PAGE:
After two full days of chaos and uncertainty, Norwegians woke up Friday to news that one more of their countrymen held hostage at a gas plant in Algeria had been rescued. Eight Norwegians remained missing after the Algerian military struck back at the terrorists who’d attacked the gas plant and captured employees early Wednesday.
Norwegian Foreign Minister Espen Barth Eide, still frustrated but slightly relieved after so much drama and conflicting reports from Algeria, told Norwegian Broadcasting (NRK) that five other employees of state oil company Statoil (four Norwegians and a Canadian) who had managed to get to safety earlier were being flown back to Norway on Friday.
The fifth rescued Norwegian was brought to a local hospital for treatment. Three Algerian employees were also brought to safety and were flown to the capital of Algiers where they were being provided with follow-up support.
“It’s a bright spot in an otherwise dark morning,” Eide told NRK early on Friday.
The Algerian counterattack that began with no warning to governments of other countries with citizens involved in the hostage crisis wasn’t over yet, according to Eide, so the situation at the In Amenas gas processing plant remained highly unclear Friday morning. Eide, sounding frustrated over the ongoing lack of firm information from the scene of the crisis, admitted that “we just don’t know” where the remaining hostages are, or their status.
He attributed the information vacuum to the plant’s remote desert location in southeastern Algeria and, with a military operation underway, the difficulty or inability to enter the area. Algerian authorities remained in charge of handling the hostage situation and clearly were having trouble keeping all those affected by it informed.
Norwegian Prime Minister Jens Stoltenberg was on the phone with his Algerian counterpart on Thursday when he was told that the counterattack was underway. The Norwegian officials were among those who’d been urging restraint out of fears for the safety of the hostages, so were startled by news that the Algerians had opted for a military response on the second day of the crisis. The Norwegian government, along with the British, the Japanese and several others, was also surprised they hadn’t been consulted.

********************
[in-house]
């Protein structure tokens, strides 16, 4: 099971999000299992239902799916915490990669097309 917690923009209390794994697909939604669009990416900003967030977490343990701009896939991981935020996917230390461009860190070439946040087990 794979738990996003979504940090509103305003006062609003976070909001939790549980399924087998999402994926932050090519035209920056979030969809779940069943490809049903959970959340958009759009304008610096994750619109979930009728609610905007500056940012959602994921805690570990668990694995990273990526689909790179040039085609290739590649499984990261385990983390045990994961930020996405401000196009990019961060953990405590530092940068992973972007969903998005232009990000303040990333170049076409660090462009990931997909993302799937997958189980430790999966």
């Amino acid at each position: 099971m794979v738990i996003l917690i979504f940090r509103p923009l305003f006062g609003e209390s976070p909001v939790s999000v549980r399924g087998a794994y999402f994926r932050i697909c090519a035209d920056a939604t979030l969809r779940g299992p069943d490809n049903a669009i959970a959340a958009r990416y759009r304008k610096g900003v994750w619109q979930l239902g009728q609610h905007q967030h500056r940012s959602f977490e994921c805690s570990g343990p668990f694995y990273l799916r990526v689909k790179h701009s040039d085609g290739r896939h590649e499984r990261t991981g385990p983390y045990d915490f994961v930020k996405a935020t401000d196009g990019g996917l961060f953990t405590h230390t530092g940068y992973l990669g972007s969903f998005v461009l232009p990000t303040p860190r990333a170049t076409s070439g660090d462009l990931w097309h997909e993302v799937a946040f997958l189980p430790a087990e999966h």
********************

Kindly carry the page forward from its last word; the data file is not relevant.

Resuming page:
“It could be that there wasn’t time,” said Eide, who, along with Stoltenberg, has refused to criticize the Algerian authorities but did say that “we would have gladly been told” before the counterattack began.
As of Friday morning, Eide said he believed but couldn’t confirm that Algerian forces had gained control over some portions of the sprawling gas plant but not all of it. It’s believed, he said, that the remaining hostages are still being held in other areas of the plant.
The circumstances leading to the latest Norwegian who escaped his captors were unclear, but Statoil officials could confirm he was in stable condition at a local hospital. His wife was informed during the night and was relieved, but told NRK she couldn’t manage to celebrate because of the uncertainty still surrounding the fate of his colleagues and their families, who remained caught in what Statoil chief executive Helge Lund called “a nightmare. This is indescribably difficult for them.”
Statoil managed to fly around 40 of its other employees in Algeria, mostly from the gas plant at In Salah but also including the five from In Amenas, out of the country Thursday night, with 22 filling one plane heading for London’s Gatwick airport and 18 on another to Palma on Mallorca where they could relax until further transport could be arranged. Most of the 22 had returned to Norway by Friday and were at a crisis center set up by Statoil in Bergen. Norwegian authorities also received landing permission in Algeria on Friday for another aircraft to evacuate more Norwegian citizens.
At least 11 of the terrorists involved in the attack are believed to have been killed during the military operation, which reportedly commenced when the terrorists started trying to drive their hostages out of the plant. Many hostages were believed to have been killed as well, with reports still varying on their numbers and nationalities.
Views and News from Norway/Nina Berglund
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